A synthetic gel based on animal mucus against communicable diseases such as Herpes and HIV. It is the product of research by the KTH Royal Institute of Technology in Stockholm, conducted in collaboration with Sonia Visentin and Cosmin Stefan Butnarasu of the Department of Molecular Biotechnology and Health Sciences of the University of Turin.
The gel, which derives from mucin, the main glycoprotein of the mucus that covers all the humid surfaces of our organism, would be able to reduce the virulence of the HIV-1 virus by 70% and that of HSV by 80%. 2.
Mucin molecules can bind and form a three-dimensional gel capable of trapping viral particles, subsequently eliminating them through the natural replacement of mucus.
The results were published September 14 in Advanced Science. In addition to KTH and UniTo, researchers from the Technical University of Munich (TUM) and the Karolinska Institutet (KI) also contributed to the project.
AIDS, 1.5 million cases in 2021
From an application point of view, the gel could help many people to manage greater control over their sexual activity, safeguarding their health and exposing themselves to fewer risks. According to the World Health Organization (WHO), more than 1 million sexually transmitted diseases are acquired worldwide every day, and most of them are asymptomatic.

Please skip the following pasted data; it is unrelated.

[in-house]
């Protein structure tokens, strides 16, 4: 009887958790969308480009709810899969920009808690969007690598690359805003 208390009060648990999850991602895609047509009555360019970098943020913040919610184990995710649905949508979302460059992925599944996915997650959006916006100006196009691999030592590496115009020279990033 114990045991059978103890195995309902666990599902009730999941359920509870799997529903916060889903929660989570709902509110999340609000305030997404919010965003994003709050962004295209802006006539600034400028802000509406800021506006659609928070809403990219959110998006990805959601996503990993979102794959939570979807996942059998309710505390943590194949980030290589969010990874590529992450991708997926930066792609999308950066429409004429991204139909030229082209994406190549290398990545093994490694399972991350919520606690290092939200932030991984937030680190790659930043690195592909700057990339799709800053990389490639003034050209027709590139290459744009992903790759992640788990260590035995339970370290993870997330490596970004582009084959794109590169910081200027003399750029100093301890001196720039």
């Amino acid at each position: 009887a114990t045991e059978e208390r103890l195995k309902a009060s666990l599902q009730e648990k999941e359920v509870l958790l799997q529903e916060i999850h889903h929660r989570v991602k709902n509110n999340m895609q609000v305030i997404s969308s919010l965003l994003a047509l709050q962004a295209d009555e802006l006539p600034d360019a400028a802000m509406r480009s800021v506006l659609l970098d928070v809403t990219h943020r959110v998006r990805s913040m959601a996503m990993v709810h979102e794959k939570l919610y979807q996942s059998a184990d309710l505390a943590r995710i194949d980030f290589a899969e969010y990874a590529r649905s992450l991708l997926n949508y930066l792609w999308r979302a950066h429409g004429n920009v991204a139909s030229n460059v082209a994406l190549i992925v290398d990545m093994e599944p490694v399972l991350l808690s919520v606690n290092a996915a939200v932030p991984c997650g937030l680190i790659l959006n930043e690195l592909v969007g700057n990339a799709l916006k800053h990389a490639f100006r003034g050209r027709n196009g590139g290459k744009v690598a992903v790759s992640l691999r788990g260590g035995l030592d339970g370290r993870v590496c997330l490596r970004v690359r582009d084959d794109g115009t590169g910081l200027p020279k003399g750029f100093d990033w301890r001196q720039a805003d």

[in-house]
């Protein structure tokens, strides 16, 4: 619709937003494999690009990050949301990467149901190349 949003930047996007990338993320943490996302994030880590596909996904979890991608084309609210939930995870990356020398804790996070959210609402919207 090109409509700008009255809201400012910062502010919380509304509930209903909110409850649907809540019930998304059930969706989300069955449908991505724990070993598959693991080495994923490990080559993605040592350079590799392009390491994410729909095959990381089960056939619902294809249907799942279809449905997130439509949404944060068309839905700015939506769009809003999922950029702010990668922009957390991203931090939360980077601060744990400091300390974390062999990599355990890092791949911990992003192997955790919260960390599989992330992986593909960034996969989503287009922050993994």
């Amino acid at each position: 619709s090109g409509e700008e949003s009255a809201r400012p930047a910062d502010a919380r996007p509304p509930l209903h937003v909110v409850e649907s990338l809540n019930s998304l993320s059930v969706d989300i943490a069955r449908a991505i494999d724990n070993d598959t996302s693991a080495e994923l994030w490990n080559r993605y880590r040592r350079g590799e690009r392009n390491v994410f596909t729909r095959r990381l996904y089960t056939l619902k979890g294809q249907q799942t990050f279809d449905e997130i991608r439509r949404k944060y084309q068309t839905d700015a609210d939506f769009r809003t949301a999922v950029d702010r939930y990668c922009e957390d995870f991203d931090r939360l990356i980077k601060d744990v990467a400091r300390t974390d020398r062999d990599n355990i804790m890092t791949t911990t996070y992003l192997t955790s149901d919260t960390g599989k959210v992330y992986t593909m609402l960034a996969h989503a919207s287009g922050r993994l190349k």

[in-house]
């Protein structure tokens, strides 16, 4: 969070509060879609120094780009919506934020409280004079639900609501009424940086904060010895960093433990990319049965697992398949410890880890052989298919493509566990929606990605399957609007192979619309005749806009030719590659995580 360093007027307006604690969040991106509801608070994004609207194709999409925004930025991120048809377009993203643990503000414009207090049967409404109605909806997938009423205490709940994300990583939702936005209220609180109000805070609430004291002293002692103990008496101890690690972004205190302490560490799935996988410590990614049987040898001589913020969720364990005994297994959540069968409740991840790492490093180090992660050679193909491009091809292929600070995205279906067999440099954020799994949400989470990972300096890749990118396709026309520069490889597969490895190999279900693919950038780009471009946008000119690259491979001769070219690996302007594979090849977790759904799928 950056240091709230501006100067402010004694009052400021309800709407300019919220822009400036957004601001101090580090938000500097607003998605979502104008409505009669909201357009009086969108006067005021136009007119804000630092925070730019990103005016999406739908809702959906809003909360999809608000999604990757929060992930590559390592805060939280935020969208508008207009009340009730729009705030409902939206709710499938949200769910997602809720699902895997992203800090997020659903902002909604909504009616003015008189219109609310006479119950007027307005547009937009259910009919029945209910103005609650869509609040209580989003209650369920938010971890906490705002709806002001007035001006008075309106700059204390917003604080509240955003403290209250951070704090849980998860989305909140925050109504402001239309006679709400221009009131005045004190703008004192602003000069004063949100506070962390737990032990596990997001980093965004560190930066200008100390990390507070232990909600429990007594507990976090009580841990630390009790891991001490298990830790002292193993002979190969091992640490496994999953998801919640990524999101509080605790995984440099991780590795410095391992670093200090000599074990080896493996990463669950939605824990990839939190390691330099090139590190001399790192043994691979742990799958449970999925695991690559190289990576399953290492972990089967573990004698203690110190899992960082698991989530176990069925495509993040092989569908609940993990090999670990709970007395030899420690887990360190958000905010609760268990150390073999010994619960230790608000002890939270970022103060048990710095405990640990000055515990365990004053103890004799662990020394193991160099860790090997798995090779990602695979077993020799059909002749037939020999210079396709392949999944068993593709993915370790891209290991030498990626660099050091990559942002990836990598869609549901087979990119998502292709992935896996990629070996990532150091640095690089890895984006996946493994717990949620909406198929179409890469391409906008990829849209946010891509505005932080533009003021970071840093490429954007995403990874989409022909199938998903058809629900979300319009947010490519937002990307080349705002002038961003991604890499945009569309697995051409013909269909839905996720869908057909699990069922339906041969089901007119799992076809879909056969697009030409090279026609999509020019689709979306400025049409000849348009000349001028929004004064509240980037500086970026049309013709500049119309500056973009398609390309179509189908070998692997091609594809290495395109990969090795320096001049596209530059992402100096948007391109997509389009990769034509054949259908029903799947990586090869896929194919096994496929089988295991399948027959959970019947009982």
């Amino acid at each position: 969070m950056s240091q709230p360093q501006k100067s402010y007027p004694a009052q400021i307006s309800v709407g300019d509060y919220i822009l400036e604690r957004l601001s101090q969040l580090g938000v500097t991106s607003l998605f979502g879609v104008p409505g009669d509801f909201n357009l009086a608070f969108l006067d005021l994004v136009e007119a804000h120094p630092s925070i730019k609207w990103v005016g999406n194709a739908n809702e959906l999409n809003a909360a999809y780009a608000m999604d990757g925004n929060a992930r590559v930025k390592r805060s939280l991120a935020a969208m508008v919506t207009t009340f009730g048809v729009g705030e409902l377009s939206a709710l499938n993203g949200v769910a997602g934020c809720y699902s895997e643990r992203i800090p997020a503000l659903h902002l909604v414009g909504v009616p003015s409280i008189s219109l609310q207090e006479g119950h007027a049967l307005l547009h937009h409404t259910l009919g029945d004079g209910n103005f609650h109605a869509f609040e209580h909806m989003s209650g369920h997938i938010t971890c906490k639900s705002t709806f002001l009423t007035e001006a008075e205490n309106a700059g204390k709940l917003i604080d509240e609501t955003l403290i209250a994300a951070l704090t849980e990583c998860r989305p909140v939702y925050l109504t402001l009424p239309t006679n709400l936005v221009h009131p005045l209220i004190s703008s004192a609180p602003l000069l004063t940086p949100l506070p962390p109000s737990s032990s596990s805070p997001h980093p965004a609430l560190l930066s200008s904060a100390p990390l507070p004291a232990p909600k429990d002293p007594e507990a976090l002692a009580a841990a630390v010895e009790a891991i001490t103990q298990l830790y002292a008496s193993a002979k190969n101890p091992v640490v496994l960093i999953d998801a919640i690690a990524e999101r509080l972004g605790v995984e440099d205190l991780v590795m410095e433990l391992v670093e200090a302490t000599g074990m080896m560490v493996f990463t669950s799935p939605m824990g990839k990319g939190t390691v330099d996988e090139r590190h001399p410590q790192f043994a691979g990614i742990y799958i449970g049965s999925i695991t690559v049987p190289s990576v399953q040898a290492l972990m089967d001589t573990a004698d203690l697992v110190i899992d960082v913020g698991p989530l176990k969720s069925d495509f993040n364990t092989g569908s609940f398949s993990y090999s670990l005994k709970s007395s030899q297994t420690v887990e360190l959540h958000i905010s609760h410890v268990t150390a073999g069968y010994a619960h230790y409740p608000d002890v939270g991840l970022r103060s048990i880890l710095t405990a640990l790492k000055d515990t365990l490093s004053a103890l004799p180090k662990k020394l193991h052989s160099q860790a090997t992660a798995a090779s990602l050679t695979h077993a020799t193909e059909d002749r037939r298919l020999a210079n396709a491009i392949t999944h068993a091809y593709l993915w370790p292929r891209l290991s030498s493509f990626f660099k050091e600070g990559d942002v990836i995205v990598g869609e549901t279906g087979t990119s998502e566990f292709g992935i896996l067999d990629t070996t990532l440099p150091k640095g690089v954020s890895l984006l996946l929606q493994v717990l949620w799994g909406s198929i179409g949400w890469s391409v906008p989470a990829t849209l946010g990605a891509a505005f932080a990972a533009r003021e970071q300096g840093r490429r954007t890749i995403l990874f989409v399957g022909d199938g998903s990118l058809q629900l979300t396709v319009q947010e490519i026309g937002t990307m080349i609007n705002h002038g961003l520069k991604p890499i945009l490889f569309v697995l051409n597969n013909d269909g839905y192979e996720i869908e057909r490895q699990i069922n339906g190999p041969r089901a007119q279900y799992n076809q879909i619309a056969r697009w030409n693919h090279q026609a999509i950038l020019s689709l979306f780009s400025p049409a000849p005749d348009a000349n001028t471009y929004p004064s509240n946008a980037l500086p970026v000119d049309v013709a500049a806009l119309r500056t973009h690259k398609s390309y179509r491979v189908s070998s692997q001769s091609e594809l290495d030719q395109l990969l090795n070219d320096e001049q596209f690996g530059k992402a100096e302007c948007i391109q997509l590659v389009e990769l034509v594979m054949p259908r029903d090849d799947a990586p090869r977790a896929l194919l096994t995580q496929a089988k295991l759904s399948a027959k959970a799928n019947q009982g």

AIDS, the disease caused by HIV, remains a global epidemic to date, counting more than 1.5 million cases in 2021 alone.
“The gel developed – says Hongji Yan, researcher at KTH and leader of the project – replicates the self-regeneration function, a fundamental property of the material that allows the lubrication and prophylaxis of mucus against infections. The reason why the synthetic gel is so effective in reducing the virulence of HIV and HSV, without the risk of side effects or development of resistance as with other antiviral compounds, comes from the natural complexity of the mucins. “
The researcher continues: “These properties would be difficult to obtain with a type of polymer other than mucins. Furthermore, the mucins used to synthesize the gel also reduce the activation of immune cells, which, when activated, facilitate replication and diffusion. HIV “.
“We have been dealing with mucins in the pharmaceutical sector for some time in our UniTo laboratories. The study, conducted in collaboration with KTH researchers, is further proof of the potential that mucins can have in the biomedical field – adds Sonia Visentin, professor at the UniTo Department of Molecular Biotechnology and Health Sciences “.